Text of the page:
Mount Izaak Walton Northeast Ridge via McGee Creek

  • Updated: June 15, 2014
  • Post By: Matthew Hengst

What:
  Mount Izaak Walton (12,077')
When: June 13th to 15th, 2014
Where: Sierra Nevada, North of Bishop
Who: Matthew Hengst, Jen Blackie, Kristen Lindbergh
Pictures: [Matt]
GPS Track: [Map]

A combination of factors had delayed the initial Sierra trip of the season but finally it was time for a peakbagging weekend at altitude.  With a job switch imminent I needed to take advantage of whatever vacation time I could manage so we planned a last minute 3 day up McGee Creek to get Mount Izaak Walton via the northeast ridge which Secor at least described as a "good" 3rd class route.


Friday night complications resulted in us not leaving Orange County until almost 9 pm so we ere quite happy to spend the night bivying in Alabama Hills after grabbing our permit from the night drop in Lone Pine.


We woke up a little late (which was going to be a theme for the trip) and drove the rest of the way to the signed turnoff for McGee Creek about 30 miles north of Bishop.

The road is paved right to the end where there's a parking lot with a bathroom and bear boxes right past a pack station.


McGee Creek has been on my list for quite a while as I've heard from numerous people how pretty it is.  Unfortunately my bucket list has a bad habit of growing faster than I can knock items off.  Granted that's not the worst problem to have...

The view from the parking lot was already impressive and only got better as we got a few miles in.  We weren't thrilled at the notion of mule traffic but since the pass was still covered in snow they were only going partway in.


We did catch sight of a pack train on the lower trail (there's a split for the first mile or two and we took the upper branch) right around the wilderness boundary and we booked it so we didn't get caught behind them.  We thought we heard them one other time but managed to stay ahead.


The trail...wasn't bad...


We could hear the wind howling above us and word from others on the trail was that it was going to last until Tuesday.  And sure enough once we passed Upper McGee Lake we were getting pounded.


We hustled over the pass trying to make it over and back down before we lost daylight.


And failed.  But we did get a view of where we'd be spending the next few days before it got too dark right around the point we reached Fish Creek.

We actually missed where we'd planned to leave the trail intending to jump over a small saddle to reach Tully Lake.  We figured this out and made the unwise decision to just head a bit further down the trail and shortcut over to the drainage.

On the GPS track notice the direct path (which we took going back) vs our slightly roundabout path the first night.  Oops.

This also cost us the two best campsites we came across (see the Should Have Camped waypoints)

Instead we ended up doing a boots off stream crossing through some incredibly cold water and bushwhacking our way back up to Tully Lake, not finding any suitable campsites, and continuing up a drainage before finally settling for the aptly named Camp Ehhh.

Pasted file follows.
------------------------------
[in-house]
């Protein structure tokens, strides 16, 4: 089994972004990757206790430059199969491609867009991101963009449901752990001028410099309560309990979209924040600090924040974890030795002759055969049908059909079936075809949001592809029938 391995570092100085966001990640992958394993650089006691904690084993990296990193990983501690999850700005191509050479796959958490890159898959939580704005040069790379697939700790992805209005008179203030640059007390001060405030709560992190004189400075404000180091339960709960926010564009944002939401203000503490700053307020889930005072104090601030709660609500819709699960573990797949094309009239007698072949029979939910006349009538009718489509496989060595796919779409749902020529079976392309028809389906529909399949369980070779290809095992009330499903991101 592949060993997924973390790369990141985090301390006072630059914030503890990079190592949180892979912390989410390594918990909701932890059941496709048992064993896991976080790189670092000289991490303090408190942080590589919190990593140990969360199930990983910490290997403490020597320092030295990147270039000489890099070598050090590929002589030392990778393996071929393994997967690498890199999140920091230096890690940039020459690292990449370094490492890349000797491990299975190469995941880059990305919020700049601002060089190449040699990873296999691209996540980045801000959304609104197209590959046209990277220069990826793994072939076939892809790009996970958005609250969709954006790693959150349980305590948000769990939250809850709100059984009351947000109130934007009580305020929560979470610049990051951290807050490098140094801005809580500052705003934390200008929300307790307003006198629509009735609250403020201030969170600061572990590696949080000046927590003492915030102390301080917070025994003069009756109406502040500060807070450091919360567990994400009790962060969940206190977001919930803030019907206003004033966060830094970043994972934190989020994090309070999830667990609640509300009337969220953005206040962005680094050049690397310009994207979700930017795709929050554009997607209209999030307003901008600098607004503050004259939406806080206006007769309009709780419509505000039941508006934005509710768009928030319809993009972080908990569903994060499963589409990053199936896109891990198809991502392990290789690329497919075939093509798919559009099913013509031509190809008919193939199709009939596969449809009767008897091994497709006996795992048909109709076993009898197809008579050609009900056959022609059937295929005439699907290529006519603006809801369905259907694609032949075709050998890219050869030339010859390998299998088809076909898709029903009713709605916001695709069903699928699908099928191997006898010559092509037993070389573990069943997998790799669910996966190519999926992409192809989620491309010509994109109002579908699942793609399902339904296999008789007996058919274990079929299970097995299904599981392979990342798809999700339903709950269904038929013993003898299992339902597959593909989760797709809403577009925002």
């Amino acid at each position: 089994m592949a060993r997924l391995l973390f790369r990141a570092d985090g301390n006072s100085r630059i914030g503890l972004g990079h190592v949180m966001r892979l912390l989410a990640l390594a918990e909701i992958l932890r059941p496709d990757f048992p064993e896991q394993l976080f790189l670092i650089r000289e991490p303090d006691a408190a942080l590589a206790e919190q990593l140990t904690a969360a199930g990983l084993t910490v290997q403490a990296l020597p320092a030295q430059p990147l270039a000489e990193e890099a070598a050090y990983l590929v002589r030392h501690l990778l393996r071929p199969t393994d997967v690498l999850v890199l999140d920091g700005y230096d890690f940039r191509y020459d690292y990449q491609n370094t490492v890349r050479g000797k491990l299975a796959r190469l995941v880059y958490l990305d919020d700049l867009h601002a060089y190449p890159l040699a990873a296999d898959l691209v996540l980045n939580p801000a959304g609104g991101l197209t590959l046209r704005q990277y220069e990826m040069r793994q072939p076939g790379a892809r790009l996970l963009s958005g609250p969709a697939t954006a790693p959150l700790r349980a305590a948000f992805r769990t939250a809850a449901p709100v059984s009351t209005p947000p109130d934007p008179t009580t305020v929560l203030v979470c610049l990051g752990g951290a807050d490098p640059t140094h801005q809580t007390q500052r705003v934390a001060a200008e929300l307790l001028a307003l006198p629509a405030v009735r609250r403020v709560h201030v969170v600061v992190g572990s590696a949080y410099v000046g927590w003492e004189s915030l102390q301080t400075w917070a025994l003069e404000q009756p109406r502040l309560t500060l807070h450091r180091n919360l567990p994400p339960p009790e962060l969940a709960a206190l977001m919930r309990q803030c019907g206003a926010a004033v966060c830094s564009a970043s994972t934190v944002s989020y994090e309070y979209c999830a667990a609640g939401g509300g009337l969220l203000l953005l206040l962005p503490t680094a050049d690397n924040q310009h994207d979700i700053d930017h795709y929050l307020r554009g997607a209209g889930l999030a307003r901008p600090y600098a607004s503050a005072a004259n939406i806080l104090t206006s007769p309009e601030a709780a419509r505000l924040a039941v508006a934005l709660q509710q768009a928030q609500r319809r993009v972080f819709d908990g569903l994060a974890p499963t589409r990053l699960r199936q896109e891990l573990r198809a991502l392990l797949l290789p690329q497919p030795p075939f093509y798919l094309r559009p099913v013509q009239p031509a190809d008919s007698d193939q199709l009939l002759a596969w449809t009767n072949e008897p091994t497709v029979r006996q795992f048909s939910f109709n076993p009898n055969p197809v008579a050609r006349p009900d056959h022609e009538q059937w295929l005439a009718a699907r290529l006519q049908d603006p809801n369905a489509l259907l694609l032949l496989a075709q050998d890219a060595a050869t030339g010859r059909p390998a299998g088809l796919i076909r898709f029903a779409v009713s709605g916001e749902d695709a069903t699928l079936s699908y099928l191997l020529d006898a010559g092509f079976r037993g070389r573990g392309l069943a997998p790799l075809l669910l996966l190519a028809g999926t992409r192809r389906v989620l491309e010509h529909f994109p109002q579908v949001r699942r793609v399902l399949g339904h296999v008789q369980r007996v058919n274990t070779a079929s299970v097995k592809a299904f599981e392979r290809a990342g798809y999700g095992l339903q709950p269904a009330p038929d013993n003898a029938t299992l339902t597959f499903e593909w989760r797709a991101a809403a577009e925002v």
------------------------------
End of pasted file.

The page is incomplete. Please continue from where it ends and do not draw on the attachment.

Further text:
There were some trees which provided a bit of protection but not as much as we really hoped for considering the wind situation.  We were tired enough at this point we called it good enough and settled down for dinner.

The next morning we got up reluctantly once the sun hit us.  Because it was cold.


The good news was we had a short climb that day so we could afford to take a bit of extra time getting out of camp.


We moseyed up the large basin aiming for the saddle.  The only trick was avoiding the snow as much as possible since it had a bad habit of turning into a post-holing mess.


As I mentioned before our planned goal was the reportedly quality 3rd class NE ridge route.  We spent a short while eyeing the snow fields and evaluating the slightly more roundabout 2nd class and more snow free route we could see off to the left of the above picture before deciding to go for our ridge.


As it turns out that was a good call.  We strayed a bit to the left to avoid the main snow field and then jumped on the ridge to the summit.  As promised it was solid and a "good route"


We had a good view and mercifully only a little bit of wind.


We spent a good long while on the summit enjoying our lucky break in the weather.



Ritter and Banner can be seen to the left of the above picture.


Descending was easy and we aimed for a route with less snow than the way up.


We spent another cold yet enjoyable night in camp.  We hadn't seen signs of anyone else since well before the pass so it felt like we had the entire basin to ourselves.

The next morning the wind was back in force.  For once the weather worked out conveniently for us!

With great reluctance we packed up and got moving back toward the pass.


Sure enough Tully Lake has two nice well protected campsites.  Directly on the planned route we'd passed by.  Ah well, next time.


We briefly jumped in the lake but it was so cold that didn't last long before we were strolling back up the pass.



McGee pass isn't bad from either side but there are an annoying amount of switchbacks when coming at it from the west.  At least they're short.



Once again the wind had us hurrying down off the pass.


On the far side we had to recross the same snowfields as before but out footsteps from two days ago made it a bit easier.


And once we were below that it was a breeze.  Unlike some of the other passes the trail doesn't have any of the big steps that can kill your knees so bad on descent.


And having finished a fun trip in the Sierra the only way to improve the day was to pay a visit to everyone's favorite Rovana resident.


After a amazing feast of steak and veggies we even made it back to Orange County by a (relatively) respectable 2 am.




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